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Bush space plan faces opposition

A NASA representation of a lunar station
A NASA representation of a lunar station

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U.S. President Bush unveils the multi-billion dollar space initiative.
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CNN's Miles O'Brien on NASA plans to ask for an incremental budget increase.
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President Bush's space proposal includes a permanent presence on the moon.
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•Spend $12 billion on new space exploration plan over next five years. $1bn will be new money, the rest reallocated from existing NASA programs.
•Retire shuttle program by 2010
•Develop new manned exploration vehicle
•Launch manned mission to moon between 2015 and 2020
•Build permanent lunar base as "stepping stone" for more ambitious missions
•Complete commitments to  International Space Station by 2010
Source: White House 
Is a manned mission to Mars worth the risk and cost?
National Aeronautics and Space Administration (NASA)
John Fitzgerald Kennedy
Bill Nelson
Sean O'Keefe

(CNN) -- President Bush's plan to send astronauts to the moon and then to Mars has been met with skepticism from some lawmakers, academics and even the public.

A new Associated Press poll finds that more than half of respondents would prefer to spend the money on domestic programs rather than on space research.

Bush asked Congress on Wednesday to increase funding for NASA by nearly $1 billion over five years and to redirect $11 billion from other space agency programs toward the new effort during the same period.

The amounts represent seed funding for a new class of rockets and spacecraft that would carry humans on exploratory journeys in space. (Full story)

There is congressional concern that the lofty goals in the Bush initiative may far exceed the proposed budget.

"The first year after [President John] Kennedy announced the Apollo program, the NASA budget was doubled," said Sen. Bill Nelson, D-Florida, the only current member of Congress who has flown in space.

"And in the second year it was doubled again. That's not realistic today. But 5 percent a year increases are not going to get us to the moon."

The United States spent about $24 billion to put men on the moon in the 1960s.

As a leading congressional expert on NASA, Nelson underwent intensive training and flew as a crew member on the 24th flight of the space shuttle in 1986.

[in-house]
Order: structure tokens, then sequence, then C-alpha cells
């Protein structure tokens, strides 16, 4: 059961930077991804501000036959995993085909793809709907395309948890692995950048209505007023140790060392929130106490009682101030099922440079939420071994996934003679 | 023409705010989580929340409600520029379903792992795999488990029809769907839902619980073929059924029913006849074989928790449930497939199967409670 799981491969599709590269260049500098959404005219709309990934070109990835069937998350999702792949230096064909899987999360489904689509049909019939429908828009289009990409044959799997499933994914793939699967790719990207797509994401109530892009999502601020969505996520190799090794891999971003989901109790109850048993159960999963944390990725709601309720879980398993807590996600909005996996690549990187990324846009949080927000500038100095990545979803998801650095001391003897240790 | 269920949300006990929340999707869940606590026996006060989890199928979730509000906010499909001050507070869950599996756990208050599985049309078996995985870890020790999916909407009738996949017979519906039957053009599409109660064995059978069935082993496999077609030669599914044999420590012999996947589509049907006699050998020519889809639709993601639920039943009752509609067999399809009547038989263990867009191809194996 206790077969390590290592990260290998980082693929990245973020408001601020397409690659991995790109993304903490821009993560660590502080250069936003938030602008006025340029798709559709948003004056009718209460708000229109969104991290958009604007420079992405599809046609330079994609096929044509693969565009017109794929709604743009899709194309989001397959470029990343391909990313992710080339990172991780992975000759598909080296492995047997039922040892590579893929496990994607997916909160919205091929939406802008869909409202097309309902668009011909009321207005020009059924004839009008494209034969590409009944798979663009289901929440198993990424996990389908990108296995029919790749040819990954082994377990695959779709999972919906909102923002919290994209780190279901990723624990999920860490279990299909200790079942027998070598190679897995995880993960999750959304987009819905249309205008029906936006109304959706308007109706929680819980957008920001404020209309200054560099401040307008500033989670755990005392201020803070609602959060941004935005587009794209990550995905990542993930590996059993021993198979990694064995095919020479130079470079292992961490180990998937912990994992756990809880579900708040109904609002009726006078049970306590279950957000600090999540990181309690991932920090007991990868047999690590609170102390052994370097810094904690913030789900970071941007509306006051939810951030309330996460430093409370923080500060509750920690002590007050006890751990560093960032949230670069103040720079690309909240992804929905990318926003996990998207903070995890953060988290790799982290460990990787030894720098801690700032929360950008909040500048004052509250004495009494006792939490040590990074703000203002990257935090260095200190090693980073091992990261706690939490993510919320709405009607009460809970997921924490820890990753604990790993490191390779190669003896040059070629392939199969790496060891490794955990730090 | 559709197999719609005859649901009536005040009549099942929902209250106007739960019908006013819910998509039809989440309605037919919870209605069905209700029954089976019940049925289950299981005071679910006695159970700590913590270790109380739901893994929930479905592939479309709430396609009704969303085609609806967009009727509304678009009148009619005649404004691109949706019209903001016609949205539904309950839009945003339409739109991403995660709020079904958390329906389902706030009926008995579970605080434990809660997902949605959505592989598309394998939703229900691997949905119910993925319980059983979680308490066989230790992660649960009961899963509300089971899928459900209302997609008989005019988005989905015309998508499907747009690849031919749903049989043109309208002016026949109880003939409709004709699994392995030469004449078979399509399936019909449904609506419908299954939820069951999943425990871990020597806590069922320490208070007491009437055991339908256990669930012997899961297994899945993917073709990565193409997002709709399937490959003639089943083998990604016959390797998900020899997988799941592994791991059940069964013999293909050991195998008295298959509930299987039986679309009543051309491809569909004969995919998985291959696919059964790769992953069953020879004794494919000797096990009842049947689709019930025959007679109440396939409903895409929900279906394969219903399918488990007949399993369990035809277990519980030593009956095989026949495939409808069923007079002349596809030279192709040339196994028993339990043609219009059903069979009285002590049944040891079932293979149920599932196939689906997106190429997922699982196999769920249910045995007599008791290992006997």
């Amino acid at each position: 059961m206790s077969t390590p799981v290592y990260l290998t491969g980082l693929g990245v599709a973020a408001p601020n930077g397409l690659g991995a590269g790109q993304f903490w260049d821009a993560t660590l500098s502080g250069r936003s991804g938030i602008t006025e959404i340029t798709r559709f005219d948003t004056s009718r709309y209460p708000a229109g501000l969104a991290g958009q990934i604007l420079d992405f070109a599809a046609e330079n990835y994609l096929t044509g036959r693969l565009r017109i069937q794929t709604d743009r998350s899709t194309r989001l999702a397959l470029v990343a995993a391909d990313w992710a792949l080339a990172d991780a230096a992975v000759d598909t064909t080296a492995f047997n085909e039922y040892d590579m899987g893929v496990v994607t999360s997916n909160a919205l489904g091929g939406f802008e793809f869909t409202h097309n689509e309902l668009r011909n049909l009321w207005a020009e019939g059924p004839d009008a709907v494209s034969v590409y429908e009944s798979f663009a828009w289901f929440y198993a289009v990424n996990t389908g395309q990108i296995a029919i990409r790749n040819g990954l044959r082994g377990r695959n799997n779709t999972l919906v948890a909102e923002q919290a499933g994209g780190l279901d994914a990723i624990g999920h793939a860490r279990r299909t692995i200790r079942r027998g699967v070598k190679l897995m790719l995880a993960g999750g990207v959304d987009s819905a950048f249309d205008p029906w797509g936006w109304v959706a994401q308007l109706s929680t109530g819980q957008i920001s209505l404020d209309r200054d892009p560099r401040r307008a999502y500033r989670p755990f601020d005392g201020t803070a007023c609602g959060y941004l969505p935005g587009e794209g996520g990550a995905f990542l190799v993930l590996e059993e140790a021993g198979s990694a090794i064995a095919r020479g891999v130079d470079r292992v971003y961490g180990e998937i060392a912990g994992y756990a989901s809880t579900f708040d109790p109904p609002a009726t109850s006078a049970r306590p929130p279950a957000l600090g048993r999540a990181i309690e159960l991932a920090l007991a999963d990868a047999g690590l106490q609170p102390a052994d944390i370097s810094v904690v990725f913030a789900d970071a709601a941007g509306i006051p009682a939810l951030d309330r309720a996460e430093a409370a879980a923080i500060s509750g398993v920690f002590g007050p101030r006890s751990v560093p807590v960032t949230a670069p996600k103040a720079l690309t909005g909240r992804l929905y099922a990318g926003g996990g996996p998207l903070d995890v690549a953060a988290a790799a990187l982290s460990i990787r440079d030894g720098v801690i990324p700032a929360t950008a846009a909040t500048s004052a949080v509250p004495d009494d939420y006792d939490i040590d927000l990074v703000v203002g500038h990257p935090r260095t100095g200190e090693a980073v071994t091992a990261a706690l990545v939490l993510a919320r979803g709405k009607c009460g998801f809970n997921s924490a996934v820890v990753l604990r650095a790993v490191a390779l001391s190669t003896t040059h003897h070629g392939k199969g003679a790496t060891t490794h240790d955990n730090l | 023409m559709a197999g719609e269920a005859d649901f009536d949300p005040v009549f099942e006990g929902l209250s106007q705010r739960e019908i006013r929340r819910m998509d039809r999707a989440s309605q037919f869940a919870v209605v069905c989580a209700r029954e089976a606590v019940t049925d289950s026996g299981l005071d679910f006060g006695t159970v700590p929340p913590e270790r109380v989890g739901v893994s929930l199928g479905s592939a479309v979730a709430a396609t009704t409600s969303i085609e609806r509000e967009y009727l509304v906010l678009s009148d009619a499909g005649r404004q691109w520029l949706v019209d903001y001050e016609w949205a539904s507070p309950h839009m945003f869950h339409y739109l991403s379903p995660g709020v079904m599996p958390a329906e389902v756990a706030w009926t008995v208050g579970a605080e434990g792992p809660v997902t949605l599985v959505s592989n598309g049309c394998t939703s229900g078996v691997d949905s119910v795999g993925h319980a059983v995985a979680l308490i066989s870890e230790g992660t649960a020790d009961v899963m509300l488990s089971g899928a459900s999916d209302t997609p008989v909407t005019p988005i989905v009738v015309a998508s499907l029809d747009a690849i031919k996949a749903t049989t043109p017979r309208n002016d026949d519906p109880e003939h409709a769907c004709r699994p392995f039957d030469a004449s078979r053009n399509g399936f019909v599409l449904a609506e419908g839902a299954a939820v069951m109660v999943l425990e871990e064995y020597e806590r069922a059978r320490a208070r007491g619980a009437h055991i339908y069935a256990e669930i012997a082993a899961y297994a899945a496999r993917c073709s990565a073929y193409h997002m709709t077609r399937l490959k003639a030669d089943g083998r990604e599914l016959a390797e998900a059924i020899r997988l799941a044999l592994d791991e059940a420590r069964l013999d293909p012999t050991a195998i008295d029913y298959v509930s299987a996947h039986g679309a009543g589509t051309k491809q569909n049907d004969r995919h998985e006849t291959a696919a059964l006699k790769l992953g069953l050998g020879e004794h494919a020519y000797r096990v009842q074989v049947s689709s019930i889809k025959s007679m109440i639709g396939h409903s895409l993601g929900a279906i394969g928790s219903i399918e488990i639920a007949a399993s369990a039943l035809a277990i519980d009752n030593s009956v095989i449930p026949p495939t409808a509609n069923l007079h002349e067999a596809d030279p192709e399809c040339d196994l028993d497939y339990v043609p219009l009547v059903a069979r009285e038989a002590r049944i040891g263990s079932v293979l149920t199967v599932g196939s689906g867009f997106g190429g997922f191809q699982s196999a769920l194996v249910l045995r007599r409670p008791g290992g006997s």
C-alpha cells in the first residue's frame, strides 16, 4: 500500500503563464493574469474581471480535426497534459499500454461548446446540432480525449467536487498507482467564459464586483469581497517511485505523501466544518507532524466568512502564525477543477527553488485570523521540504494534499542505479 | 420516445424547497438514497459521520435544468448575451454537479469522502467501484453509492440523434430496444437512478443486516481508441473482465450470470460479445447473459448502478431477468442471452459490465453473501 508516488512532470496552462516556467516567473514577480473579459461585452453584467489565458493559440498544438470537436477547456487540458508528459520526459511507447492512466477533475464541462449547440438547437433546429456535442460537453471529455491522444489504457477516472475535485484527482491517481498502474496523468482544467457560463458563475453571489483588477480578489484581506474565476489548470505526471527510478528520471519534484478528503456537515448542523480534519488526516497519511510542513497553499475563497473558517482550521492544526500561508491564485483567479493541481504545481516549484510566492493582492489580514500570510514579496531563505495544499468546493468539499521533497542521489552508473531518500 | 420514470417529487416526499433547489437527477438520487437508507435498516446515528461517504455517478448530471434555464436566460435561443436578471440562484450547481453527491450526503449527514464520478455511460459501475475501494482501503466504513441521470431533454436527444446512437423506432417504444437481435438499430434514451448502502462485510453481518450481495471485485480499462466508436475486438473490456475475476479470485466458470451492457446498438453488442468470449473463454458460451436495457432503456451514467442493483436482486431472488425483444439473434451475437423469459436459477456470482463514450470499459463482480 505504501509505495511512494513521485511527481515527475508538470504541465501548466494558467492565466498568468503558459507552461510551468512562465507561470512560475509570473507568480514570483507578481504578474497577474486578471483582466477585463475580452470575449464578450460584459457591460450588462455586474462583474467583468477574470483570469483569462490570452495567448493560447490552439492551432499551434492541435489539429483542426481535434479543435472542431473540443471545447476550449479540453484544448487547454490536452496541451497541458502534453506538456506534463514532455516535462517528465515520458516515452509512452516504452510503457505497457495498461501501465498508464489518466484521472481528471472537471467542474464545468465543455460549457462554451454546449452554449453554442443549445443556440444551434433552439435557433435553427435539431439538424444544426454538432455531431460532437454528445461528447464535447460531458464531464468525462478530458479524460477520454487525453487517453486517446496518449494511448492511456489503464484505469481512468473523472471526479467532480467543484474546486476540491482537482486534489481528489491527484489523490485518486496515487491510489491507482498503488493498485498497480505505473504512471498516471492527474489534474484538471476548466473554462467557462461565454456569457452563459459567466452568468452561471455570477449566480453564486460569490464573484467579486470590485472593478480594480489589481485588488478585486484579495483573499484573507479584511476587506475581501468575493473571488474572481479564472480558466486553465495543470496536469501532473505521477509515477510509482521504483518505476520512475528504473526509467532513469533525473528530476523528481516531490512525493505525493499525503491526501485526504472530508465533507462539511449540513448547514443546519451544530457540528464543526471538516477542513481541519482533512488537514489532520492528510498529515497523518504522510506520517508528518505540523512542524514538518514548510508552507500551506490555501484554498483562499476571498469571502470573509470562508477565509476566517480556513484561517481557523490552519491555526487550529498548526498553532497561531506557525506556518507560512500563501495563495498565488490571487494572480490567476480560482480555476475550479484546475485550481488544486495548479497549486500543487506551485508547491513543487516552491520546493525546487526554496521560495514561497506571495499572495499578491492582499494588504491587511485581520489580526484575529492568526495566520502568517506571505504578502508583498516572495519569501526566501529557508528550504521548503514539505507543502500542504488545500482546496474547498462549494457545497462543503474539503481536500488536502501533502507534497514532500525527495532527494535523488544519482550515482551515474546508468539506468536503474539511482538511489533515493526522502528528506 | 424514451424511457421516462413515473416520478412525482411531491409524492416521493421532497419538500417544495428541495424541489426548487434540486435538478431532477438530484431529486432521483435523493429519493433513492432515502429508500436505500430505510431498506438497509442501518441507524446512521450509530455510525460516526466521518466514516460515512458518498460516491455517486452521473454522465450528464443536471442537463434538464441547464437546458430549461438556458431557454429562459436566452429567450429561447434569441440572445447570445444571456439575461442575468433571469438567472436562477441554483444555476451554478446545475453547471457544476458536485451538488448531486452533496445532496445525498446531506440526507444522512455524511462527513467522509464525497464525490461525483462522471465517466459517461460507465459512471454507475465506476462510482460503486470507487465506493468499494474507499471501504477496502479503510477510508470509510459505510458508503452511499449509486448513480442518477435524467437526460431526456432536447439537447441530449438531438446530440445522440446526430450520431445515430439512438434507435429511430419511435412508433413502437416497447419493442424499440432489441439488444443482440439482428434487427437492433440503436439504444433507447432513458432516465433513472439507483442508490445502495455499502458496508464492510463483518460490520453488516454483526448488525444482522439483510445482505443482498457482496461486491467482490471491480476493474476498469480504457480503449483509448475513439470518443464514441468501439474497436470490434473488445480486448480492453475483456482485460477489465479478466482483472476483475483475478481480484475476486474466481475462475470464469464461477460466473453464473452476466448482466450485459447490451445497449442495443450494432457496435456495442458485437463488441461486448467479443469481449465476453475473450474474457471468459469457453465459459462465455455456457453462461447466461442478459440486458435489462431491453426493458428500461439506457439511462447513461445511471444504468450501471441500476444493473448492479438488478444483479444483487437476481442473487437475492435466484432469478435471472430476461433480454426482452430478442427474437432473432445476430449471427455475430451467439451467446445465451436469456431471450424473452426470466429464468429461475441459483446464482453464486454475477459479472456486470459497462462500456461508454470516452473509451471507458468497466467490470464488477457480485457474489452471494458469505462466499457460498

Alex Roland, a history professor at Duke University and former NASA historian, is among those who say the mission will provide little useful information in exchange for the massive expenditure.

"We can't afford it. It's going to cost much more than this 5 percent increment in the NASA budget that they're talking about," Roland said.

He argues the same missions could be done for less with robots such as the Spirit rover, which recently landed on Mars.

"Anything we want to do in space, we can do now more effectively, more efficiently and surely more safely with automated spacecraft," he said. "There's no reason to be sending people to either the moon or Mars."

Stephen Moore, president of the conservative Club for Growth, agrees the program would be a waste of tax dollars, especially in light of the nation's current fiscal state.

"When you look at our budget situation today, this is just a fiscal calamity," Moore said. "We're looking at, for the next five years, half a trillion dollars of budget deficits."

Moore suggested Bush's proposed program could cost $500 billion over 25 years. He said the program was introduced at a bad time, particularly because the war in Iraq and the war on terrorism still require the nation's attention and money.

The public appears split on support for expanded human missions in space.

Asked whether they favored the United States expanding the space program the way Bush proposes, 48 percent of those in responding to the AP poll backed the idea.

The same number opposed it, according to the poll conducted for the AP by Ipsos-Public Affairs. (Full story)

Most respondents in the AP-Ipsos poll said they generally support continuing to send humans into space.

But given the choice of spending money on education and health care programs or on space research, 55 percent said they wanted domestic programs.

The AP-Ipsos poll of 1,000 adults was taken Friday through Sunday and had a margin of sampling error of plus or minus 3 percentage points.

Sean O'Keefe, NASA administrator, said there would be continued constraints on spending and that the cost would be relatively low.

"We are talking about every taxpayer contributes, on average, about 15 cents a day. The price of a monthly cable television bill is what's being contributed by the average taxpayer," he said.

"Less than 1 per cent of the federal budget goes toward this, and that's not going to change."

Roland is skeptical. "It is much more expensive than they are letting on," he said.

"Additionally, the United States already spends more in space than the rest of the world combined. We're doing quite well without a dramatic increase in this budget."

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